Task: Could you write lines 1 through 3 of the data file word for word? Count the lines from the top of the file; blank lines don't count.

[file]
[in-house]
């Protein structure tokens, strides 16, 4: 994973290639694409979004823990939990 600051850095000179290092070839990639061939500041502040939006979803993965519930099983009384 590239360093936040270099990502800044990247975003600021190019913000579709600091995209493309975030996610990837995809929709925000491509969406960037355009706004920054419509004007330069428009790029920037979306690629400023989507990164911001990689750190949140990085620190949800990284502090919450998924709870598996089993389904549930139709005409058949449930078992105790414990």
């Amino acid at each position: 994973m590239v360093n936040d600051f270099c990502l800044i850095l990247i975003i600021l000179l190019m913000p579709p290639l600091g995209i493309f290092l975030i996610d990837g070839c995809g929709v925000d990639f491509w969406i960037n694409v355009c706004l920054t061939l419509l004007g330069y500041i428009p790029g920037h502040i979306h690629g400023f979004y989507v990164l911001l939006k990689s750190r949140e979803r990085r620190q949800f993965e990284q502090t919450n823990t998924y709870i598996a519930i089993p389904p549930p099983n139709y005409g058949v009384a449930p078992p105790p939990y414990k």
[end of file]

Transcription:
[in-house]
């Protein structure tokens, strides 16, 4: 994973290639694409979004823990939990 600051850095000179290092070839990639061939500041502040939006979803993965519930099983009384 590239360093936040270099990502800044990247975003600021190019913000579709600091995209493309975030996610990837995809929709925000491509969406960037355009706004920054419509004007330069428009790029920037979306690629400023989507990164911001990689750190949140990085620190949800990284502090919450998924709870598996089993389904549930139709005409058949449930078992105790414990």
């Amino acid at each position: 994973m590239v360093n936040d600051f270099c990502l800044i850095l990247i975003i600021l000179l190019m913000p579709p290639l600091g995209i493309f290092l975030i996610d990837g070839c995809g929709v925000d990639f491509w969406i960037n694409v355009c706004l920054t061939l419509l004007g330069y500041i428009p790029g920037h502040i979306h690629g400023f979004y989507v990164l911001l939006k990689s750190r949140e979803r990085r620190q949800f993965e990284q502090t919450n823990t998924y709870i598996a519930i089993p389904p549930p099983n139709y005409g058949v009384a449930p078992p105790p939990y414990k």